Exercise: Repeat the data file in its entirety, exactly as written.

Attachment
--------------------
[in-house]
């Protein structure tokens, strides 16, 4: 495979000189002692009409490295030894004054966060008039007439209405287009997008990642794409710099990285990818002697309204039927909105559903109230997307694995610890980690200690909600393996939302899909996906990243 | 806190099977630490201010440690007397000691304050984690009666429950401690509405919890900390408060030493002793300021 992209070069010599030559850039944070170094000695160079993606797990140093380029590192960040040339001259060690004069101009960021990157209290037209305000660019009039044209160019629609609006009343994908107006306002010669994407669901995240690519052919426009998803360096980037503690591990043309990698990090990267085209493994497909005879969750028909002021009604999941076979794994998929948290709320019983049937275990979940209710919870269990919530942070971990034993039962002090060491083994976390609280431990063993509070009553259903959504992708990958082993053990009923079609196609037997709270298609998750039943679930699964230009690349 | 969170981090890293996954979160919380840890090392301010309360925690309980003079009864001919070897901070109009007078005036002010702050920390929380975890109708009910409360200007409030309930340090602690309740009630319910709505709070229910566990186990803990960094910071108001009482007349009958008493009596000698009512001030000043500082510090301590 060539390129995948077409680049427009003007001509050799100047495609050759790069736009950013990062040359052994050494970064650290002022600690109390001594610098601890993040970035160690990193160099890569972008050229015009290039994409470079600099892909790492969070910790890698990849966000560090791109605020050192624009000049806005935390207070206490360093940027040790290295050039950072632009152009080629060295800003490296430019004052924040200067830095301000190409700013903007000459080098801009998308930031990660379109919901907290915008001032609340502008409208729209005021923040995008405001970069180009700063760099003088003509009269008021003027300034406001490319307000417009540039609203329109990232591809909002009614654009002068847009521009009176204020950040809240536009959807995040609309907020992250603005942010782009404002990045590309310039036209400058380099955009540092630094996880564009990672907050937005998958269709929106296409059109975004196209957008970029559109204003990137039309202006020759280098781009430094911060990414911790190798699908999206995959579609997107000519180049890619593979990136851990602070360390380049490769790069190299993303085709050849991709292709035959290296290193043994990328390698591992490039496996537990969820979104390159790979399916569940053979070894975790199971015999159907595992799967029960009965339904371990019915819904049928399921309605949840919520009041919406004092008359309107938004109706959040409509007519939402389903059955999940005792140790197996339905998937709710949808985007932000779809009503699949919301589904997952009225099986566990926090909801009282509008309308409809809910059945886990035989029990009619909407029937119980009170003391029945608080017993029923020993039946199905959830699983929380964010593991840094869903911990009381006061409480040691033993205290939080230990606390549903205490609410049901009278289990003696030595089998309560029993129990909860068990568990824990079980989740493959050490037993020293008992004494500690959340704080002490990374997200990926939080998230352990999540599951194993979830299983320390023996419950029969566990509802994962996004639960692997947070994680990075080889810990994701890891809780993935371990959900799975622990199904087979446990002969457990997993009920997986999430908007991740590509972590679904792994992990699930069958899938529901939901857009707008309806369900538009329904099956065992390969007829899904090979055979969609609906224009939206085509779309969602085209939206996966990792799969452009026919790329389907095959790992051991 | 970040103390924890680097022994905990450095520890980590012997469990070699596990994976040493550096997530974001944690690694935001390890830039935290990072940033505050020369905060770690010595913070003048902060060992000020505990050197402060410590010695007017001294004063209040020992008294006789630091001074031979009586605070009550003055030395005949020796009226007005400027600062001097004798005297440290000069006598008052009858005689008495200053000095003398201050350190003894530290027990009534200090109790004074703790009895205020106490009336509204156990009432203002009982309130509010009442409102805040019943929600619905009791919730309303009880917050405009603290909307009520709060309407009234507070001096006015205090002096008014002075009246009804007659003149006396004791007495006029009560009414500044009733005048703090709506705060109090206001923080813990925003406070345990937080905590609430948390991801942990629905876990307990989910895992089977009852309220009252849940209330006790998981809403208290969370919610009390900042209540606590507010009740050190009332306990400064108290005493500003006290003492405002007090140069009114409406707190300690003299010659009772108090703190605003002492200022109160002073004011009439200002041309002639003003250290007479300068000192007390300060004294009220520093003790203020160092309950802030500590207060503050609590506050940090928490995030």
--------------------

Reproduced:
[in-house]
């Protein structure tokens, strides 16, 4: 495979000189002692009409490295030894004054966060008039007439209405287009997008990642794409710099990285990818002697309204039927909105559903109230997307694995610890980690200690909600393996939302899909996906990243 | 806190099977630490201010440690007397000691304050984690009666429950401690509405919890900390408060030493002793300021 992209070069010599030559850039944070170094000695160079993606797990140093380029590192960040040339001259060690004069101009960021990157209290037209305000660019009039044209160019629609609006009343994908107006306002010669994407669901995240690519052919426009998803360096980037503690591990043309990698990090990267085209493994497909005879969750028909002021009604999941076979794994998929948290709320019983049937275990979940209710919870269990919530942070971990034993039962002090060491083994976390609280431990063993509070009553259903959504992708990958082993053990009923079609196609037997709270298609998750039943679930699964230009690349 | 969170981090890293996954979160919380840890090392301010309360925690309980003079009864001919070897901070109009007078005036002010702050920390929380975890109708009910409360200007409030309930340090602690309740009630319910709505709070229910566990186990803990960094910071108001009482007349009958008493009596000698009512001030000043500082510090301590 060539390129995948077409680049427009003007001509050799100047495609050759790069736009950013990062040359052994050494970064650290002022600690109390001594610098601890993040970035160690990193160099890569972008050229015009290039994409470079600099892909790492969070910790890698990849966000560090791109605020050192624009000049806005935390207070206490360093940027040790290295050039950072632009152009080629060295800003490296430019004052924040200067830095301000190409700013903007000459080098801009998308930031990660379109919901907290915008001032609340502008409208729209005021923040995008405001970069180009700063760099003088003509009269008021003027300034406001490319307000417009540039609203329109990232591809909002009614654009002068847009521009009176204020950040809240536009959807995040609309907020992250603005942010782009404002990045590309310039036209400058380099955009540092630094996880564009990672907050937005998958269709929106296409059109975004196209957008970029559109204003990137039309202006020759280098781009430094911060990414911790190798699908999206995959579609997107000519180049890619593979990136851990602070360390380049490769790069190299993303085709050849991709292709035959290296290193043994990328390698591992490039496996537990969820979104390159790979399916569940053979070894975790199971015999159907595992799967029960009965339904371990019915819904049928399921309605949840919520009041919406004092008359309107938004109706959040409509007519939402389903059955999940005792140790197996339905998937709710949808985007932000779809009503699949919301589904997952009225099986566990926090909801009282509008309308409809809910059945886990035989029990009619909407029937119980009170003391029945608080017993029923020993039946199905959830699983929380964010593991840094869903911990009381006061409480040691033993205290939080230990606390549903205490609410049901009278289990003696030595089998309560029993129990909860068990568990824990079980989740493959050490037993020293008992004494500690959340704080002490990374997200990926939080998230352990999540599951194993979830299983320390023996419950029969566990509802994962996004639960692997947070994680990075080889810990994701890891809780993935371990959900799975622990199904087979446990002969457990997993009920997986999430908007991740590509972590679904792994992990699930069958899938529901939901857009707008309806369900538009329904099956065992390969007829899904090979055979969609609906224009939206085509779309969602085209939206996966990792799969452009026919790329389907095959790992051991 | 970040103390924890680097022994905990450095520890980590012997469990070699596990994976040493550096997530974001944690690694935001390890830039935290990072940033505050020369905060770690010595913070003048902060060992000020505990050197402060410590010695007017001294004063209040020992008294006789630091001074031979009586605070009550003055030395005949020796009226007005400027600062001097004798005297440290000069006598008052009858005689008495200053000095003398201050350190003894530290027990009534200090109790004074703790009895205020106490009336509204156990009432203002009982309130509010009442409102805040019943929600619905009791919730309303009880917050405009603290909307009520709060309407009234507070001096006015205090002096008014002075009246009804007659003149006396004791007495006029009560009414500044009733005048703090709506705060109090206001923080813990925003406070345990937080905590609430948390991801942990629905876990307990989910895992089977009852309220009252849940209330006790998981809403208290969370919610009390900042209540606590507010009740050190009332306990400064108290005493500003006290003492405002007090140069009114409406707190300690003299010659009772108090703190605003002492200022109160002073004011009439200002041309002639003003250290007479300068000192007390300060004294009220520093003790203020160092309950802030500590207060503050609590506050940090928490995030």